Category Archives: Cloud of Witnesses

Reflections on Saint Luke and his Gospel

17th-century unknown painters - St Luke the Apostle and Evangelist - WGA23506.jpg
Unknown Icon Painter, Russian (2nd half of 17th century)Web Gallery of Art:   Image  Info about artwork, Public Domain, Link

We do well to think about St. Luke’s Gospel on his Feast Day.  St. Luke, said to have been an artist who painted or wrote the first icon of the Blessed Virgin, paints a portrait of Jesus Christ as the Merciful Savior. At the outset, Jesus is described as the One who comes “in the tender compassion of Our God… to shine on those who dwell in darkness and the shadow of death, and to guide our feet in the way of peace.” He comes to those most in need of his mercy, to the poor and humble, to the lost, and the forgotten.

Jesus comes to the poor as one who is poor. God becomes for our sakes. He embraces the poverty of the family is born into–when he is presented in the Temple there is no mention of a lamb but turtle doves and pigeons, the offering of those who could not afford. The infancy/childhood narrative that only St. Luke’s provides ends with the Holy Family living in unassuming Nazareth. Later, in the Gospel according to St. Luke, Jesus’ parable of the rich man and Lazarus is recounted, as well as the parable of the good Samaritan, bringing attention to those in need.

Jesus comes for the spiritually poor, sick, and needy as well. When 12-year-old Jesus is “lost,” with he’s in solidarity all those who are lost. He comes to seek the lost, the ones who “dwell in darkness and the shadow of death.” Jesus is the shepherd who leaves the 99 in search for the one stray lamb. In Luke’s Gospel, he tells the parable of the prodigal son–which is really about the prodigal Father who lavishes mercy on sinners. Throughout the Gospel, we see Jesus as the Good Samaritan, ostracized by some of his own, taking the place of the man in the ditch. He is the Divine Physician who comes to bind our wounds by becoming wounded and bound in swaddling burial cloths.

These are things that stand out to me in the Gospel of Luke. I can’t fail to notice that Luke was a physician, the only New Testament writer who mentions that Jesus’ sweat falls to the ground as drops of blood (a real medical condition called hematidrosis: of being under extreme duress to the point that capillaries burst and mingle with sweat). And Luke is the only one who records the event of the Road to Emmaus. It’s one of my favorite accounts of the Resurrection: the Resurrected I started to walks alongside two of his disciples who are so traumatized by the events of Good Friday that they fail to recognize him. Jesus makes as if he doesn’t know what has happened, then he proceeds to reveal himself in the Scriptures and in the “breaking of the bread.”This is a masterfully written outline of the Holy Mass.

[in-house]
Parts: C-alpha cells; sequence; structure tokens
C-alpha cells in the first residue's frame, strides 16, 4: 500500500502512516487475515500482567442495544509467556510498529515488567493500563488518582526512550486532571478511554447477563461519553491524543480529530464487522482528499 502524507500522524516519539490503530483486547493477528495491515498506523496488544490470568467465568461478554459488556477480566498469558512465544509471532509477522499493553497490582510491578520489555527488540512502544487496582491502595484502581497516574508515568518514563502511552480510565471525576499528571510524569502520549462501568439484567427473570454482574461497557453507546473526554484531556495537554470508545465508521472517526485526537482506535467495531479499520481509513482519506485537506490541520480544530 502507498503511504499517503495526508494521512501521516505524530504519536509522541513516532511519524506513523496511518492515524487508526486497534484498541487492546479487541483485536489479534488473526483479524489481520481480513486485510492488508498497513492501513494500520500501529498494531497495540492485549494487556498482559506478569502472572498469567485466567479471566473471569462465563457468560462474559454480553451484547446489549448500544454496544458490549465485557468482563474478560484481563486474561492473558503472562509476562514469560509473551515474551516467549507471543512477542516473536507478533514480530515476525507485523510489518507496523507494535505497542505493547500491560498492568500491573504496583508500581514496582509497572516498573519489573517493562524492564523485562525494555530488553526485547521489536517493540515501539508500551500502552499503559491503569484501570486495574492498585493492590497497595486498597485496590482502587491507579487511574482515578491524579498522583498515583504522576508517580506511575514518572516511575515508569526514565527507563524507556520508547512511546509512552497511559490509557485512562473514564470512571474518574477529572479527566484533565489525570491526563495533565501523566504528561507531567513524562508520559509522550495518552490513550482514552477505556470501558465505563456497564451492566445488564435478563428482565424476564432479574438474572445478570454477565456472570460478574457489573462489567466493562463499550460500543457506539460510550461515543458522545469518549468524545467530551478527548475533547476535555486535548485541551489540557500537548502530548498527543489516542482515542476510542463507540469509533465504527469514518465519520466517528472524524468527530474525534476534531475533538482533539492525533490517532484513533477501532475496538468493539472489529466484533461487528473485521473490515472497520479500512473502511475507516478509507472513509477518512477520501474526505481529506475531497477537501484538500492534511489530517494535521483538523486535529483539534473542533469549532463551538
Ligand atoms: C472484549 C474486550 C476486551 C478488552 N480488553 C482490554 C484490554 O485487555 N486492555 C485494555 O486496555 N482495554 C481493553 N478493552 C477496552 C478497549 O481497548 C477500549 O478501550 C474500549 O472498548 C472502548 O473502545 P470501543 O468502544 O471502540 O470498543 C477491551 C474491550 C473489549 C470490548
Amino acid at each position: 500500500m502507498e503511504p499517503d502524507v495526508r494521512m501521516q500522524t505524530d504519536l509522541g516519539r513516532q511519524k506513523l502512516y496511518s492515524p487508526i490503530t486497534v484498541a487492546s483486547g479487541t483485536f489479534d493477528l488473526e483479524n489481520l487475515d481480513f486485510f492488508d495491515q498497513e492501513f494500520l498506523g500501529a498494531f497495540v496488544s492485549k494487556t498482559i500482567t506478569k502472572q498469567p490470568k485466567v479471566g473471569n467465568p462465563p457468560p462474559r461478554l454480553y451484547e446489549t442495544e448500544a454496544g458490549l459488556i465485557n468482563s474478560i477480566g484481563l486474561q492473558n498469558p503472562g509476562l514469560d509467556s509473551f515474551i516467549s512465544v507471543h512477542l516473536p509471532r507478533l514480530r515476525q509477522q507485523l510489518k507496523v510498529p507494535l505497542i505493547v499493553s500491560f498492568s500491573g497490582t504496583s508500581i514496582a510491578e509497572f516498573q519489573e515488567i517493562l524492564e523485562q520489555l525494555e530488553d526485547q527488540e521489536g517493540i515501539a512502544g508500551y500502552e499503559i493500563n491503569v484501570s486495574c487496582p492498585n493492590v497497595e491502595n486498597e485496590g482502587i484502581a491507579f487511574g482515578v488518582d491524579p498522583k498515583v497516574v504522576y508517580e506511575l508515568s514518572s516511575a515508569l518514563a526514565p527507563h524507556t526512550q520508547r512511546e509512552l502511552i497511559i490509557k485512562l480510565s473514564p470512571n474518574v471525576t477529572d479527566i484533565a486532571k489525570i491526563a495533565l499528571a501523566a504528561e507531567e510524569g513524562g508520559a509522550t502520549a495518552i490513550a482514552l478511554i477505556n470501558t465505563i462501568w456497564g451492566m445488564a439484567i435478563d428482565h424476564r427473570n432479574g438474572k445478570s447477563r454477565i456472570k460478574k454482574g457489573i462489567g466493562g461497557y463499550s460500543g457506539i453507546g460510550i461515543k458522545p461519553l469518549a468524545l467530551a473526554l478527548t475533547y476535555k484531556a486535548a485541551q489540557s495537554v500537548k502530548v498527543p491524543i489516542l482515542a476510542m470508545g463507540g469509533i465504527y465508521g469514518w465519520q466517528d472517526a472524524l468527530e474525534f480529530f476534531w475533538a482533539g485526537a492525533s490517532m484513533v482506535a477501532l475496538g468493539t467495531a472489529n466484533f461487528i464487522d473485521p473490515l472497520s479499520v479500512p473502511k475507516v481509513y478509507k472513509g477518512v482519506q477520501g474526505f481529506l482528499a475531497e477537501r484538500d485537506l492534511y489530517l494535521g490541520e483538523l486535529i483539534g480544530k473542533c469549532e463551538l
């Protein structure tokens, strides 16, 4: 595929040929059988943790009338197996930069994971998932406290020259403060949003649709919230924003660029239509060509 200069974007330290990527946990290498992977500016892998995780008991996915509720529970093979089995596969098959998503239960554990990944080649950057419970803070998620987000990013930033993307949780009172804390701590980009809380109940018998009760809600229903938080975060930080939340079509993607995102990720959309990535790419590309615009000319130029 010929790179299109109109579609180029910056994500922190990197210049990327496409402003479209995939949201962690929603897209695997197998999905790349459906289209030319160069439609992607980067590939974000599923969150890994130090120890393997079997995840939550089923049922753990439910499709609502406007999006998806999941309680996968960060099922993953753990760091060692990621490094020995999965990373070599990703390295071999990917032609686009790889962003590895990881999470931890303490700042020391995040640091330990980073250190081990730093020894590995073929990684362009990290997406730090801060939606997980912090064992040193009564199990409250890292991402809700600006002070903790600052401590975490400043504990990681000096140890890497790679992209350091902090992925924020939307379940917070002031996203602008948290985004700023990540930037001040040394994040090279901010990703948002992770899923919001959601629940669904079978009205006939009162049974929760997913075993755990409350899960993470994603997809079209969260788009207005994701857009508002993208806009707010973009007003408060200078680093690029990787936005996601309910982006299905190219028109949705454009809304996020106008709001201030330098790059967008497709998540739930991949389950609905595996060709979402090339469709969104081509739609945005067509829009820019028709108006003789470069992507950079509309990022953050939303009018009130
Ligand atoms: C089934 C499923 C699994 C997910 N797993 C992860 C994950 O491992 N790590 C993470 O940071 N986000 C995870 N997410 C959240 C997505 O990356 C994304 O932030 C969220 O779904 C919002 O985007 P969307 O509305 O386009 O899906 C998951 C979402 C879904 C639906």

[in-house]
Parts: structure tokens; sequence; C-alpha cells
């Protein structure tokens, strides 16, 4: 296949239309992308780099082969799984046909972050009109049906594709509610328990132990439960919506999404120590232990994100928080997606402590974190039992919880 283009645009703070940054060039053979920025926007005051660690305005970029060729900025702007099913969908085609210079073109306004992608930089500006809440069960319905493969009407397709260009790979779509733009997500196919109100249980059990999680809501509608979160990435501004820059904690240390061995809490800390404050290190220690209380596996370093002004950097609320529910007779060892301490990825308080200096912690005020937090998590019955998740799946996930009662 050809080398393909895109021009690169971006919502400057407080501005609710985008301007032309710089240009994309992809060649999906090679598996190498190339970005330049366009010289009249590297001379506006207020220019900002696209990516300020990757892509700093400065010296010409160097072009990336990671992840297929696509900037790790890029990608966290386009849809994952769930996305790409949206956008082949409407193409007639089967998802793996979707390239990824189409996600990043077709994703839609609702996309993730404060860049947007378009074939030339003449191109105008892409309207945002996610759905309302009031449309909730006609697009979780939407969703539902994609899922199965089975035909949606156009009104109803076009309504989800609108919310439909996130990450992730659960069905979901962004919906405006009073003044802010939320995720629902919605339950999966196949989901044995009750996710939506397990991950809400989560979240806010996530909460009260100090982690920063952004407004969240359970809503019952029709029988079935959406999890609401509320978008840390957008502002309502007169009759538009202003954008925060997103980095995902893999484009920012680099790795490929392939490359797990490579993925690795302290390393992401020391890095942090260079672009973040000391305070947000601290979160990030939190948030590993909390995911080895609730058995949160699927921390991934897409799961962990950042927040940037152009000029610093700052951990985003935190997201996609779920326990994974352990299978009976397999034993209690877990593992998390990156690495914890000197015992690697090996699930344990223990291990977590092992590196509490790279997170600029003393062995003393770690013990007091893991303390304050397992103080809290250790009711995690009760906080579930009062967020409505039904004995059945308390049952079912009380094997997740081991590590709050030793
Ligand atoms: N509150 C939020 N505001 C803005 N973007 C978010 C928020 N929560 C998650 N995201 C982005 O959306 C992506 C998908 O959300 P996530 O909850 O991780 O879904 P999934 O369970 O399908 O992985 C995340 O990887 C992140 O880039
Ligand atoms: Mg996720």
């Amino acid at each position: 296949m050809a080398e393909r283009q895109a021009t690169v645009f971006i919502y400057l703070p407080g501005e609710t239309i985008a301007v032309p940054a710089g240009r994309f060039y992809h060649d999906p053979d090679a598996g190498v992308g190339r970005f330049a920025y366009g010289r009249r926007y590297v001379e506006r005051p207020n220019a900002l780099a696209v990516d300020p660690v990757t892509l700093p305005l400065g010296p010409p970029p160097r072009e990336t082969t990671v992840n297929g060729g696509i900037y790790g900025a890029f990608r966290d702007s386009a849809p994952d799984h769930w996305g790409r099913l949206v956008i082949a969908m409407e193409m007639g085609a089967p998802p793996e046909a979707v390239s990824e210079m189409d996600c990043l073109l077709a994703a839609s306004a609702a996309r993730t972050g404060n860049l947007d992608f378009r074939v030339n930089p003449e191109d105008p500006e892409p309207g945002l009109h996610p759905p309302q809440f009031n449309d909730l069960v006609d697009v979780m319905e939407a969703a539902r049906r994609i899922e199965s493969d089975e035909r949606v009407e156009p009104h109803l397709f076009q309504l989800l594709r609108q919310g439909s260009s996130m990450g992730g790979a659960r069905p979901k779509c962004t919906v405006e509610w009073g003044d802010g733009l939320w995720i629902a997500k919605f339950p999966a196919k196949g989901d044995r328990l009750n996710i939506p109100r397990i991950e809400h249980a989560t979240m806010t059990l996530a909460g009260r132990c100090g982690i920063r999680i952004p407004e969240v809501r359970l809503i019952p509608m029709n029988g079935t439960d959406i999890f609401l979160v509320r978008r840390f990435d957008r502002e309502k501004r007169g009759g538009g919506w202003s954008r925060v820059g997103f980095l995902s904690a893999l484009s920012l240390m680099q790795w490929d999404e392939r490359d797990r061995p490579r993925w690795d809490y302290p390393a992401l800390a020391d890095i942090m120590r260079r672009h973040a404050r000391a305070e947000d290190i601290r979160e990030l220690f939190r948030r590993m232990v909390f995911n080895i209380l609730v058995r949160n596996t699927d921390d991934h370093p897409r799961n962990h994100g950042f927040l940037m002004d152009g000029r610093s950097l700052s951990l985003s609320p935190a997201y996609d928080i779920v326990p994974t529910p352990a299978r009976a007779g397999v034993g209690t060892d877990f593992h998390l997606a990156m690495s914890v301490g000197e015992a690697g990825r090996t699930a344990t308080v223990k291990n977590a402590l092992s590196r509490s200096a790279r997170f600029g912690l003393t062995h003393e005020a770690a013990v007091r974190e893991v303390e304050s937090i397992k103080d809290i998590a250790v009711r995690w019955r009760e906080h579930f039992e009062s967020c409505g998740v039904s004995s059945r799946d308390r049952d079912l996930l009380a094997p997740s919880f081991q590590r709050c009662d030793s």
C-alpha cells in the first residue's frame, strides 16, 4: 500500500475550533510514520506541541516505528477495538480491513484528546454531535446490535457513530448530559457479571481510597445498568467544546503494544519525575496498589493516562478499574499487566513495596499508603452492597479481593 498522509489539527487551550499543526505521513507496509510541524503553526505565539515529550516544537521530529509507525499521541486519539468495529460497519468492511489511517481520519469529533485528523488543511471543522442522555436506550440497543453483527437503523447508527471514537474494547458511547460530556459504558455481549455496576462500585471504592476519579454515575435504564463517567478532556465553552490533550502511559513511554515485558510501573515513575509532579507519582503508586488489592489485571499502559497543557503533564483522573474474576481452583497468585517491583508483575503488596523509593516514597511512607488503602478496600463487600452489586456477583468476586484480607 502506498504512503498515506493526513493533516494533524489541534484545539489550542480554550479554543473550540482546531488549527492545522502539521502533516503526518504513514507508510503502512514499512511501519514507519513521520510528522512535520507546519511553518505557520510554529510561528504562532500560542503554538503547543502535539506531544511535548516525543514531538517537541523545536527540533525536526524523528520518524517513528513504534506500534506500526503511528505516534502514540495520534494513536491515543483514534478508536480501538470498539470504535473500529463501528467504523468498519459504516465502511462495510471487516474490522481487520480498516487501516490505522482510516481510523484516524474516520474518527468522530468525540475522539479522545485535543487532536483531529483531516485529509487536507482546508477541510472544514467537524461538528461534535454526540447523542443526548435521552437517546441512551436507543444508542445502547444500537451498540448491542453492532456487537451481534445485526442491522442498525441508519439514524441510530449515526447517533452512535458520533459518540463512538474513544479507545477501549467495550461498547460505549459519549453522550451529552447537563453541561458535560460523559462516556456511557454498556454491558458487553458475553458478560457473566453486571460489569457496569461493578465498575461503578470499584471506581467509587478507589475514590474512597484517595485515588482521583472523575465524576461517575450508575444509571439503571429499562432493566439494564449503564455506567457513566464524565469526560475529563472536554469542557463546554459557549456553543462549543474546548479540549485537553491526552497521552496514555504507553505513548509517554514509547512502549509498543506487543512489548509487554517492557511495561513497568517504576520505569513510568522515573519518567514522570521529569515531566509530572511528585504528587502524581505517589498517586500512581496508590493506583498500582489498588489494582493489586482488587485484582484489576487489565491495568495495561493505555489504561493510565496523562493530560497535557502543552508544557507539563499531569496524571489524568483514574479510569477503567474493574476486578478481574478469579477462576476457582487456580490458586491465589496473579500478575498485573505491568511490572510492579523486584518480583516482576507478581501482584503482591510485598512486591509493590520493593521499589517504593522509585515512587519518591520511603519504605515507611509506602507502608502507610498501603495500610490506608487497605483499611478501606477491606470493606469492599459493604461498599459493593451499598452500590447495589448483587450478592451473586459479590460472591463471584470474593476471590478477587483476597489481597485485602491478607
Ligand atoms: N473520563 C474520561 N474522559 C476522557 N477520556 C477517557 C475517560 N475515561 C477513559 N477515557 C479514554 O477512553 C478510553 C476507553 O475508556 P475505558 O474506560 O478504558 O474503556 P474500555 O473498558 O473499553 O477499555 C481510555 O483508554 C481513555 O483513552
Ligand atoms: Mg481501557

It’s also interesting that St. Luke mentions that Our Lady kept “all these things in her heart.” After her heart was pierced by the lance–and then given the great joy of seeing her resurrected Son–she revealed what was on her heart to the very early Church. There was no way for St. Luke to know about the conception, birth, and childhood of Christ unless this information was shared with him by Mary herself. Maybe she related these details to him while he painted her image.

As an artist, I feel that it’s fitting for me to take the time to write about Saint Luke, patron of artists, on his Feast Day. And it’s about time that I stop being lazy and start posting again.

St. Luke, pray for us.

St. Patrick’s Day

St. Patrick’s Day is not for getting wasted on green beer–or anything else for that matter.  The day is meant for honoring a Saint of the Holy Church and endeavoring to imitating him so that we might transform into Christ Jesus. I mean, the stuff that he wrote is really intense…  just read the prayer he composed or the book he wrote. St. Patrick brought the Light of Christ into Ireland to cast out the darkness of druidism.

If you’re going to celebrate St. Patrick’s Day at least do it right (exercising the virtue of temperance)— and for the right reasons.

Here’s a video from Father James Kubicki…

St. Josaphat

November 12 is the feast day of St. Josaphat. He was an Eastern Catholic bishop and martyr who prayed for the Orthodox reunion with Rome. We should see his intercession as we pray for Christian unity. A large body of Anglicans will soon realize unity with the Catholic Church. The Eastern Orthodox Churches have even more reason to reunite with Rome as they already share in the sacraments instituted by Christ. What a witness full Christian unity would be for the world; Church Militants standing tall against the onslaught of satan and his culture of death!

Here is a little bit about St. Josaphat:

All Saints and all souls

Today is All Souls Day, the commemoration of all the faithful departed (souls in purgatory). Yesterday was all Saints Day honoring the Saints in heaven who intercede for us before the throne of God. Only the souls of those who were perfected on earth can go straight to heaven. The souls of those who have not been perfected on earth (and not damned to hell) must be perfected in a state of afterlife called Purgatory. Only after the souls in Purgatory are completely purged of imperfections due to sin and the attachment to sin, can they enter into heaven. It says in the book of Revelation that nothing unclean can enter heaven. It is reasonable then, to believe that God Who is All-Merciful has provided a state of final purification after death.